State, by operation of law, becomes the nonresident's attorney-in-fact. And, when lawful service is effected on the Secretary of State in connection with an action arising from the nonresident's commission of an act specified in West Virginia Code § 56-3-33, that service of process "shall be of the same legal force and validity as though such nonresident were personally served with a summons and complaint within this state." Id.

In Lozinski v. Lozinski, 185 W.Va. 558, 408 S.E.2d 310 (1991), we recognized how the adoption of our long-arm statute was a legislative device by which the trial courts of this state could obtain personal jurisdiction over nonresident defendants within the bounds of due process. Accord Harman v. Pauley, 522 F.Supp. 1130, 1135 (S.D.W.Va.1981). After discussing how "West Virginia's extraterritorial `reach' of jurisdiction over nonresidents is obtained through what are commonly-referred to as `single-acts,'"11 we determined that the failure to pay child support was a qualifying tortious act...

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15 practice notes
  • Beane v. Dailey, No. 34630.
    • United States
    • Supreme Court of West Virginia
    • April 1, 2010
    ...v. Bosworth, 145 W.Va. 753, 117 S.E.2d 610 (1960)." Syllabus Point 1, Leslie Equipment Co. v. Wood Resources Co., L.L.C., 224 W.Va. 530, 687 S.E.2d 109 (2009).Barry J. Dailey, II, Pro se Appellant. PER CURIAM: This case is before this Court upon appeal of an order of the Circuit Court of Ka......
  • Amoruso v. Commerce and Industry Insurance Company, No. 17-1106
    • United States
    • Supreme Court of West Virginia
    • March 27, 2019
    ...to respond would result in a default judgment against him.11 Syl. Pt. 1, Leslie Equip. Co. v. Wood Res. Co., L.L.C. , 224 W. Va. 530, 687 S.E.2d 109 (2009) (quoting Syl. Pt. 3, State ex rel. Smith v. Bosworth , 145 W. Va. 753, 117 S.E.2d 610 (1960) ).12 See Syl. Pt. 4, Blankenship v. Estep ......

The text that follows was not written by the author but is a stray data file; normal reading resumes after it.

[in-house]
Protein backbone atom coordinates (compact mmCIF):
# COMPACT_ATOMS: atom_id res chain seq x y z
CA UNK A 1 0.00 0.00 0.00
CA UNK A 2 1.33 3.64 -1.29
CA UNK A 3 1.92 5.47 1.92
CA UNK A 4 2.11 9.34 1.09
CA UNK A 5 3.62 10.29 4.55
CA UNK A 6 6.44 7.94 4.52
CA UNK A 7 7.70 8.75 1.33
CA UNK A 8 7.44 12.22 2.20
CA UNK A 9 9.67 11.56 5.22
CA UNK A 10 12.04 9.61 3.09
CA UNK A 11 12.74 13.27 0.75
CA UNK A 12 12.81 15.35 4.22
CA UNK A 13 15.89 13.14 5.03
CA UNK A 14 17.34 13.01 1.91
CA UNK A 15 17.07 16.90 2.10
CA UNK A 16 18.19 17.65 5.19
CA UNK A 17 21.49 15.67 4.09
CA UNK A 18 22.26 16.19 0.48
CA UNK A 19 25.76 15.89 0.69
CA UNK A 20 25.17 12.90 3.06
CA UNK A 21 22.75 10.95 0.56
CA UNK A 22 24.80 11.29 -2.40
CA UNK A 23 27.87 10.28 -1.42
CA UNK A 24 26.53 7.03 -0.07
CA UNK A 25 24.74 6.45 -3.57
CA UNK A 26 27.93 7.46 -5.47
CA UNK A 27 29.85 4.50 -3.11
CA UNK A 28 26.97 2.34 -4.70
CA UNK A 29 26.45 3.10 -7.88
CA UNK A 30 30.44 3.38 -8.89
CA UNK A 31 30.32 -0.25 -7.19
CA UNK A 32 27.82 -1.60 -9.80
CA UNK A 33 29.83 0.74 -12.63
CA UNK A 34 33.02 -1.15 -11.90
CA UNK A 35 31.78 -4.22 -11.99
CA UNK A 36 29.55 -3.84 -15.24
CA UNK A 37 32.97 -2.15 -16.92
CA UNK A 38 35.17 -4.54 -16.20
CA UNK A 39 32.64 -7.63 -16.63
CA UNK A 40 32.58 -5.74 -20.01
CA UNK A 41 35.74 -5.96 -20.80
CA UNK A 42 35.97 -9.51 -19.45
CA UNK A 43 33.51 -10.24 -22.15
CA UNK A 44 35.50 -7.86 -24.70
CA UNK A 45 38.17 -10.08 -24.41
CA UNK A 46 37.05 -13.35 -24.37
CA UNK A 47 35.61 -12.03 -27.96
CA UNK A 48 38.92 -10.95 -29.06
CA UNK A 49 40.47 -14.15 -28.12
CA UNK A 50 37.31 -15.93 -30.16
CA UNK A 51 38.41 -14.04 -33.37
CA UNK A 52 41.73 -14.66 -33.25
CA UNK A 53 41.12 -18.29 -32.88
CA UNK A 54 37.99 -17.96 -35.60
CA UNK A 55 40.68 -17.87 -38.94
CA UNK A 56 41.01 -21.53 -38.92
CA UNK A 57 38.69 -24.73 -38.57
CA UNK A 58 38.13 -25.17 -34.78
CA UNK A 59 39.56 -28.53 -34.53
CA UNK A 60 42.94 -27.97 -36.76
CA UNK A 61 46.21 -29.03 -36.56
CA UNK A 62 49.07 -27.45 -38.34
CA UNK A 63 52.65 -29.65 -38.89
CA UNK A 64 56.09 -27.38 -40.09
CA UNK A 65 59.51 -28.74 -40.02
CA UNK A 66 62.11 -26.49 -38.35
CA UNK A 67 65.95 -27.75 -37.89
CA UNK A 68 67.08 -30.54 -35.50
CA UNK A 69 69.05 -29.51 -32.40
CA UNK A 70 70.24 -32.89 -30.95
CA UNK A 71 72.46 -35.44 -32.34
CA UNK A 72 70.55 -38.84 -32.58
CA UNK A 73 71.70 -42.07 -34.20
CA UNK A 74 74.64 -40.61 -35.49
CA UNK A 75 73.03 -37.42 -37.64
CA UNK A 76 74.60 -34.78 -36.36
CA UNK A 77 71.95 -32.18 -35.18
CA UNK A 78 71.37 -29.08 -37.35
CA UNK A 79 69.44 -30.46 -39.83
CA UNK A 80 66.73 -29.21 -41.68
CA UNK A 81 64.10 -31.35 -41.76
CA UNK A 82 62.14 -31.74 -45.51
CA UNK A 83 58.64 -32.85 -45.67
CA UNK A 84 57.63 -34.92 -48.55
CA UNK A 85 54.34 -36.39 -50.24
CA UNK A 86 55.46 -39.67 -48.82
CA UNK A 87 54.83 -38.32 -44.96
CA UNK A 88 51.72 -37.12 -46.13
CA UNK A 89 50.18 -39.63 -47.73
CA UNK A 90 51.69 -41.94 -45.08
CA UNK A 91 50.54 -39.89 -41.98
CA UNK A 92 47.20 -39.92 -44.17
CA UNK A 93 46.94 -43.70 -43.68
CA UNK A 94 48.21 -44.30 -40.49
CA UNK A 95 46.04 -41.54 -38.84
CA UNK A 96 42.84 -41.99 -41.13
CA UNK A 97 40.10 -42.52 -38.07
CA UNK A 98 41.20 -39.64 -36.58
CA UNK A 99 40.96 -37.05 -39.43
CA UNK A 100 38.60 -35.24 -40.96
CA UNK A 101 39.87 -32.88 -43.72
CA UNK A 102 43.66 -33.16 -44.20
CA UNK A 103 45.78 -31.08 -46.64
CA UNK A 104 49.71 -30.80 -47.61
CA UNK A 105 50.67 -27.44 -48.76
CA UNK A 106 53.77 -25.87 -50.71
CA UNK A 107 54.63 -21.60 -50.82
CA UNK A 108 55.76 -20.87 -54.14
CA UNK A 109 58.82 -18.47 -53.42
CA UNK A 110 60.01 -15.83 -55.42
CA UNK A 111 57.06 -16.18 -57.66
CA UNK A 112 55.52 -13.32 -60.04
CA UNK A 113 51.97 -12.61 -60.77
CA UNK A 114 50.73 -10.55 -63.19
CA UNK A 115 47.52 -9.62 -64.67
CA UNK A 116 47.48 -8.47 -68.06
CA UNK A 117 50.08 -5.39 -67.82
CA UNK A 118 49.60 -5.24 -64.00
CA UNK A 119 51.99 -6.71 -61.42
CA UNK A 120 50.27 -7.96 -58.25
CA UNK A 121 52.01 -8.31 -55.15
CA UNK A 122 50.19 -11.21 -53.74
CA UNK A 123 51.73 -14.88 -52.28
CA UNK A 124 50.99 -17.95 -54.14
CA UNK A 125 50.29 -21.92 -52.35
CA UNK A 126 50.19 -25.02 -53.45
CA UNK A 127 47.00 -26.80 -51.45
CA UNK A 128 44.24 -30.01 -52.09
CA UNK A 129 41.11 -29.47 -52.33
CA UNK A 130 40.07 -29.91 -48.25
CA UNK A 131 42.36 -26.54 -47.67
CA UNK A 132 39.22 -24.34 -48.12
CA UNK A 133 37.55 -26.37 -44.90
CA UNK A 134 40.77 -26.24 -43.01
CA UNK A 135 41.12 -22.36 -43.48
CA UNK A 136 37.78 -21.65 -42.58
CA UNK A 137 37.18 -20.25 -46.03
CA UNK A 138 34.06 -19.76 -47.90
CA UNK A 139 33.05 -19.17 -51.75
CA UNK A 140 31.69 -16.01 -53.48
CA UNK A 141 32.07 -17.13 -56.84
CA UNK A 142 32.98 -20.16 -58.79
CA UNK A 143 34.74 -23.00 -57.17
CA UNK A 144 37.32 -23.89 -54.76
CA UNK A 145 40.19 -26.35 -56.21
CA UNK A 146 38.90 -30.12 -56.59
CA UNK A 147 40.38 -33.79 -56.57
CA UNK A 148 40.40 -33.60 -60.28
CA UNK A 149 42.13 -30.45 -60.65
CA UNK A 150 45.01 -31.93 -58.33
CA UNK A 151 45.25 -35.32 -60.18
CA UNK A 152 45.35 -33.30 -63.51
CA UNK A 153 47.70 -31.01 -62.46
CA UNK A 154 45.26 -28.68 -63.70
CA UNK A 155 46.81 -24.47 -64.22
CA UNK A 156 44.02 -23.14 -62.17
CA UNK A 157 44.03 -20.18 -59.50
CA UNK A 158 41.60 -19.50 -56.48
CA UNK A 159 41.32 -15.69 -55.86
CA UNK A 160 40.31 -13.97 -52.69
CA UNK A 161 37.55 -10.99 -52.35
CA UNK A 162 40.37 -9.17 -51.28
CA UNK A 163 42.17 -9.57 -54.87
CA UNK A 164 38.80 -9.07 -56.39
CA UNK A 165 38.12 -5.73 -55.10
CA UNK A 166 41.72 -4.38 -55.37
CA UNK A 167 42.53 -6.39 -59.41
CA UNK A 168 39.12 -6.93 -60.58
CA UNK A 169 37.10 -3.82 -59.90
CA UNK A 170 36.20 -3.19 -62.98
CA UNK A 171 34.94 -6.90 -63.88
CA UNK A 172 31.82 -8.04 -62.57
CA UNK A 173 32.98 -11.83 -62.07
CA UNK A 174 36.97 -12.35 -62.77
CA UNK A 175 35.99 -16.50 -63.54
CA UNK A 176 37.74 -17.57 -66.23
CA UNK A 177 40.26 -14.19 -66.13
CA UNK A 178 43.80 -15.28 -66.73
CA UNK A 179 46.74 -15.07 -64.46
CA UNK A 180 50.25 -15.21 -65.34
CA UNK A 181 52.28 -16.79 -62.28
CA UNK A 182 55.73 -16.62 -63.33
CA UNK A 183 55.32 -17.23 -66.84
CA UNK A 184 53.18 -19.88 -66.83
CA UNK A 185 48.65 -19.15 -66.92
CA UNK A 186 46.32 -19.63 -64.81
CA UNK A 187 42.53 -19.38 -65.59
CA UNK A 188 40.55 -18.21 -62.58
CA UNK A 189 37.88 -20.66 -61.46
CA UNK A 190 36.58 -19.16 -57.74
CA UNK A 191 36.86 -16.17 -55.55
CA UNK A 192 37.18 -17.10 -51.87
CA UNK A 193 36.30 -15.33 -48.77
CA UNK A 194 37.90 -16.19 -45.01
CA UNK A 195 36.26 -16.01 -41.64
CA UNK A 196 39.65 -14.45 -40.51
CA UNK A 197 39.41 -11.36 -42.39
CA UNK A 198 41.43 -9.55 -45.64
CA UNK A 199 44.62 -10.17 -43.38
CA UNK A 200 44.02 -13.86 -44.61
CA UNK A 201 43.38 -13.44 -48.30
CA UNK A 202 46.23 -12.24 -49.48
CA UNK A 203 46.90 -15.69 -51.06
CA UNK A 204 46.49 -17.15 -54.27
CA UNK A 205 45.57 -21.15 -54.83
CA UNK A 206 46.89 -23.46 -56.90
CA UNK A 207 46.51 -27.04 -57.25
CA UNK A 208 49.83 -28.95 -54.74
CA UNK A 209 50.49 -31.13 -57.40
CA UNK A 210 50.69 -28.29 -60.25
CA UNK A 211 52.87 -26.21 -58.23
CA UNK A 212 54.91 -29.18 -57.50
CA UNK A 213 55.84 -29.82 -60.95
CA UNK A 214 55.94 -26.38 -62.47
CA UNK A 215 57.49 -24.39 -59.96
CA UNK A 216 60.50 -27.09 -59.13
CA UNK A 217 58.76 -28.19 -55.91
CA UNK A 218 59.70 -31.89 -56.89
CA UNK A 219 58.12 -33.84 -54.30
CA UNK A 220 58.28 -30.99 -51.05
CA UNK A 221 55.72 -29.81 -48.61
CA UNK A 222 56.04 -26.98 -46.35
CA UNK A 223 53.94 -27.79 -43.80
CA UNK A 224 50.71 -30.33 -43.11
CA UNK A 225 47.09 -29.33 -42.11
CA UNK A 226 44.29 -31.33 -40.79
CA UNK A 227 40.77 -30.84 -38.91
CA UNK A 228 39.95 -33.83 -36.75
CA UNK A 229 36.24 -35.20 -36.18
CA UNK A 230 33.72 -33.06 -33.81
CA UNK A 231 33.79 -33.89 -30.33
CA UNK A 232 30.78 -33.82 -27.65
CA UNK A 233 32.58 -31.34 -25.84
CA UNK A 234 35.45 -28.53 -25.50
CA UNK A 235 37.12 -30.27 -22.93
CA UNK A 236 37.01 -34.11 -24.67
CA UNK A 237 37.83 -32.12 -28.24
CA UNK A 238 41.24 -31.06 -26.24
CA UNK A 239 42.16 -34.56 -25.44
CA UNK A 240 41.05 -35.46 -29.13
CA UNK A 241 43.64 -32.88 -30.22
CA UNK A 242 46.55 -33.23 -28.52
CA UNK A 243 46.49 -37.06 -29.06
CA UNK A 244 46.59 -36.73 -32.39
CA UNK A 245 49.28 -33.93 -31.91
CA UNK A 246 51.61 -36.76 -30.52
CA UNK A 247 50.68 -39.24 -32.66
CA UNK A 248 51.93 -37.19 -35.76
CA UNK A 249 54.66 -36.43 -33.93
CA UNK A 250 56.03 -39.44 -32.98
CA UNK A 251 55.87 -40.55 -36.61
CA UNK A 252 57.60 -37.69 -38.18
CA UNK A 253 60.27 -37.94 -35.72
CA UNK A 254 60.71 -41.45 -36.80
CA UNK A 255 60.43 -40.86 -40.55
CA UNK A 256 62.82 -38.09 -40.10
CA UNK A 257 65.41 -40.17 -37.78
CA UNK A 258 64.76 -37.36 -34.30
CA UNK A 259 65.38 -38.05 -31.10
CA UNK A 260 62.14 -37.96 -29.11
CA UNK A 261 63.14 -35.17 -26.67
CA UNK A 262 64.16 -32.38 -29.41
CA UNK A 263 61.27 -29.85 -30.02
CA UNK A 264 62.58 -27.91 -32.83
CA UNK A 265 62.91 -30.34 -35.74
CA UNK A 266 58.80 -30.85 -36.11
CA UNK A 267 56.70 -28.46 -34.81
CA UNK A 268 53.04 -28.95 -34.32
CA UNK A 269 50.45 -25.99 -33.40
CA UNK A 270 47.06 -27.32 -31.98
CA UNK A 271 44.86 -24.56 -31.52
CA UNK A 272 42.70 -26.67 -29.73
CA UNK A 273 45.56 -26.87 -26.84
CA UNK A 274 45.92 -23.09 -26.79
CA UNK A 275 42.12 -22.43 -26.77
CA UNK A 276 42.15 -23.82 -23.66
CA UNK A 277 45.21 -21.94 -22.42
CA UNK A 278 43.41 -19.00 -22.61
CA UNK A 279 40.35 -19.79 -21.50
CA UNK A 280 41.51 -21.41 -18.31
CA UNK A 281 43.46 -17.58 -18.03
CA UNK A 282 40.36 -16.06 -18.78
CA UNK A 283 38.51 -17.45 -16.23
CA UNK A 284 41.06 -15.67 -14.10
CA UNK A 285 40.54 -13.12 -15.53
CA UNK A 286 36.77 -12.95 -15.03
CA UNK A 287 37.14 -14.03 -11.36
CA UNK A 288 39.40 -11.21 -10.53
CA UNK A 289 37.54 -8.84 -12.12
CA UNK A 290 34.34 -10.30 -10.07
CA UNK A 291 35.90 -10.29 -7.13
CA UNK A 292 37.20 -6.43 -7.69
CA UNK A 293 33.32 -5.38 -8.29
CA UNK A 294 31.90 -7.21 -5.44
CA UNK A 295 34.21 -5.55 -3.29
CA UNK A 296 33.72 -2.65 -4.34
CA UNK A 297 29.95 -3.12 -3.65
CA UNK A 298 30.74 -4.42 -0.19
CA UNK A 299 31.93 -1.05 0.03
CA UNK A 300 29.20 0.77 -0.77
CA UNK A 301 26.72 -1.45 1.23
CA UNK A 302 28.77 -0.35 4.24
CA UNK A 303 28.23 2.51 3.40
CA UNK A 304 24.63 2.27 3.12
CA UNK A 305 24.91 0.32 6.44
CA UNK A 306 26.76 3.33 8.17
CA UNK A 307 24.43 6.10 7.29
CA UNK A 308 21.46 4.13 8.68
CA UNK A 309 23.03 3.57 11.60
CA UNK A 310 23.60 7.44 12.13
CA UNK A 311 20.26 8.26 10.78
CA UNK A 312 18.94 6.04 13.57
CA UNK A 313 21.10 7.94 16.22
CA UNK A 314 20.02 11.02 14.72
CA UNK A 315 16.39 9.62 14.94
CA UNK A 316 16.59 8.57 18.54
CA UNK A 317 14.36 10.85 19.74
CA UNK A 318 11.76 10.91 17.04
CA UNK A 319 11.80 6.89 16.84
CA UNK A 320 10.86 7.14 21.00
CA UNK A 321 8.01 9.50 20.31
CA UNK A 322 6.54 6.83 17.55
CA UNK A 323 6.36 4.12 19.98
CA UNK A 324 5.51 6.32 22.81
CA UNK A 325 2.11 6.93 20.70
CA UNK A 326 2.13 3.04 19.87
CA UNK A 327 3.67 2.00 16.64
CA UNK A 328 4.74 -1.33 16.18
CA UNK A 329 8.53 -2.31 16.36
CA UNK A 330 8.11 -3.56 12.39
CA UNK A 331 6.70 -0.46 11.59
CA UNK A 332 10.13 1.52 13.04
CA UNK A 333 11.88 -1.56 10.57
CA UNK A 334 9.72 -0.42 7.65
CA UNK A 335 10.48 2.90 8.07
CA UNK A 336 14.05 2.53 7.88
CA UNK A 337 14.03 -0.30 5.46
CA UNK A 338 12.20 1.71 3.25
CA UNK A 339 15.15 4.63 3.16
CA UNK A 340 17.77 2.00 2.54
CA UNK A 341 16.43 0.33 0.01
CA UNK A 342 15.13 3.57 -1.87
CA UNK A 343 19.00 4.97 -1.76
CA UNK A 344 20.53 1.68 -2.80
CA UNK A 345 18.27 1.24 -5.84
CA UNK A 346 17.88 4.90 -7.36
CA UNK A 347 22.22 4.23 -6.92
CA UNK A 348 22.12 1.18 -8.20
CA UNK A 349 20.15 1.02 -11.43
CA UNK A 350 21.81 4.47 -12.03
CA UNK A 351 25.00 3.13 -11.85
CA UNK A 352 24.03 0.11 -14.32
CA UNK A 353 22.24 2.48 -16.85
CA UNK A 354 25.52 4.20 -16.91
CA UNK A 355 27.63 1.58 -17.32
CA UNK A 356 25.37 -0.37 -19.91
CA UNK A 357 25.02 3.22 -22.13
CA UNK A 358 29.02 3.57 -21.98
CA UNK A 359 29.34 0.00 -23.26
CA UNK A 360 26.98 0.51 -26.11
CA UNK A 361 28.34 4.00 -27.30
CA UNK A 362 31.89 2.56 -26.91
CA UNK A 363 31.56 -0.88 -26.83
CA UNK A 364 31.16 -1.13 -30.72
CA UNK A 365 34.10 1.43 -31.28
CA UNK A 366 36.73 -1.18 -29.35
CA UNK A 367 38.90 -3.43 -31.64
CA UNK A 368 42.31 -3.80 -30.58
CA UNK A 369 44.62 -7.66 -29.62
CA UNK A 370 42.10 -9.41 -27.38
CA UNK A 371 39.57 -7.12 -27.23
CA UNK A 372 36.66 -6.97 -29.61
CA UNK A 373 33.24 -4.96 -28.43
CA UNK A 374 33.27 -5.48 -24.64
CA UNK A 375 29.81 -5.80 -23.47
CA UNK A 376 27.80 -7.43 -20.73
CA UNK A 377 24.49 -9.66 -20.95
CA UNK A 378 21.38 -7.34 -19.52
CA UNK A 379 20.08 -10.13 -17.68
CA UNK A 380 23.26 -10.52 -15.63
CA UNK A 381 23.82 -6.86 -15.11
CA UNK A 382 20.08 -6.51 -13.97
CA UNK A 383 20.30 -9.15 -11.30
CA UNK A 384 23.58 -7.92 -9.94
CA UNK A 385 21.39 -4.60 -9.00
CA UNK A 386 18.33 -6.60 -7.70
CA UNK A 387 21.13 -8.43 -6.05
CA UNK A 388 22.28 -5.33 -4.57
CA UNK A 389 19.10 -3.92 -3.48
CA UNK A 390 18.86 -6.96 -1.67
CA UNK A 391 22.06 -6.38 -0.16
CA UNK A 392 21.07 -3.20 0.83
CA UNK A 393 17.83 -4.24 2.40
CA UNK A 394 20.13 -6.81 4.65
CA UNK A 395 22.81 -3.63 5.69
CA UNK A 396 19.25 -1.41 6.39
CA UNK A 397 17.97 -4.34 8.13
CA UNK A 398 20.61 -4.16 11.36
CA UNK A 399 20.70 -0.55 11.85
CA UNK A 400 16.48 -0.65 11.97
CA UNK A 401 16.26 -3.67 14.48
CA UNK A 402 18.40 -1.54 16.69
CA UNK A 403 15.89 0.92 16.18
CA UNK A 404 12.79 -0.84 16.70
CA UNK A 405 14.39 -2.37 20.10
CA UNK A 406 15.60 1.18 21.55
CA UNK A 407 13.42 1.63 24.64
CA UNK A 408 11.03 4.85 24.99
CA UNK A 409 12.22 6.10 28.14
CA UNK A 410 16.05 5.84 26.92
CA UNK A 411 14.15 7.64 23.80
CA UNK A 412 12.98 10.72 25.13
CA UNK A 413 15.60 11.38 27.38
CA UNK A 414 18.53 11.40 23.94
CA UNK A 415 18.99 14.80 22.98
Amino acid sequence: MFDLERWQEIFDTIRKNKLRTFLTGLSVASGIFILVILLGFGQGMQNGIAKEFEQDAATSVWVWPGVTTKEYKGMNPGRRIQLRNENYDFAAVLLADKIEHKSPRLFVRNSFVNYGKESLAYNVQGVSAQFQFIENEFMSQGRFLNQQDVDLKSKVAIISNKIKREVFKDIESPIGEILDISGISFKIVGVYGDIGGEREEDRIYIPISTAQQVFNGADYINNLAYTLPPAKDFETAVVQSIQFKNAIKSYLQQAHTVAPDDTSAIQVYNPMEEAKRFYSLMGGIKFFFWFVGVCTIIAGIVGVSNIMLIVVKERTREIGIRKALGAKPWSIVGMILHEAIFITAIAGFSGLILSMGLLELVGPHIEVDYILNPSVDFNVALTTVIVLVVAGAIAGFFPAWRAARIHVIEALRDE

• State ex rel. St. Clair v. Howard, No. 20-0442
    • United States
    • Supreme Court of West Virginia
    • March 26, 2021
    ...vacate the judgment was filed within a reasonable period of time." Syl. Pt. 5, Leslie Equip. Co. v. Wood Res. Co., L.L.C., 224 W.Va. 530, 687 S.E.2d 109 (2009) ; see also Tudor's Biscuit World of Am. v. Critchley , 229 W. Va. 396, 398, 729 S.E.2d 231, 233 (2012). Our precedents counsel that......
  • Tudor's Biscuit World of Am. v. Critchley, No. 11–0543.
    • United States
    • Supreme Court of West Virginia
    • June 13, 2012
    ...judgment was filed within a reasonable period of time.” Syl. Pt. 5, Leslie Equipment Co. v. Wood Resources, Co., L.L.C., 224 W.Va. 530, 687 S.E.2d 109 (2009). 4. “In addressing a motion to set aside a default judgment, ‘good cause’ requires not only considering the factors set out in Syllab......
  • Request a trial to view additional results
15 cases
  • Beane v. Dailey, No. 34630.
    • United States
    • Supreme Court of West Virginia
    • April 1, 2010
    ...v. Bosworth, 145 W.Va. 753, 117 S.E.2d 610 (1960)." Syllabus Point 1, Leslie Equipment Co. v. Wood Resources Co., L.L.C., 224 W.Va. 530, 687 S.E.2d 109 (2009).Barry J. Dailey, II, Pro se Appellant. PER CURIAM: This case is before this Court upon appeal of an order of the Circuit Court of Ka......
  • Amoruso v. Commerce and Industry Insurance Company, No. 17-1106
    • United States
    • Supreme Court of West Virginia
    • March 27, 2019
    ...to respond would result in a default judgment against him.11 Syl. Pt. 1, Leslie Equip. Co. v. Wood Res. Co., L.L.C. , 224 W. Va. 530, 687 S.E.2d 109 (2009) (quoting Syl. Pt. 3, State ex rel. Smith v. Bosworth , 145 W. Va. 753, 117 S.E.2d 610 (1960) ).12 See Syl. Pt. 4, Blankenship v. Estep ......
  • State ex rel. St. Clair v. Howard, No. 20-0442
    • United States
    • Supreme Court of West Virginia
    • March 26, 2021
    ...vacate the judgment was filed within a reasonable period of time." Syl. Pt. 5, Leslie Equip. Co. v. Wood Res. Co., L.L.C., 224 W.Va. 530, 687 S.E.2d 109 (2009) ; see also Tudor's Biscuit World of Am. v. Critchley , 229 W. Va. 396, 398, 729 S.E.2d 231, 233 (2012). Our precedents counsel that......
  • Tudor's Biscuit World of Am. v. Critchley, No. 11–0543.
    • United States
    • Supreme Court of West Virginia
    • June 13, 2012
    ...judgment was filed within a reasonable period of time.” Syl. Pt. 5, Leslie Equipment Co. v. Wood Resources, Co., L.L.C., 224 W.Va. 530, 687 S.E.2d 109 (2009). 4. “In addressing a motion to set aside a default judgment, ‘good cause’ requires not only considering the factors set out in Syllab......
  • Request a trial to view additional results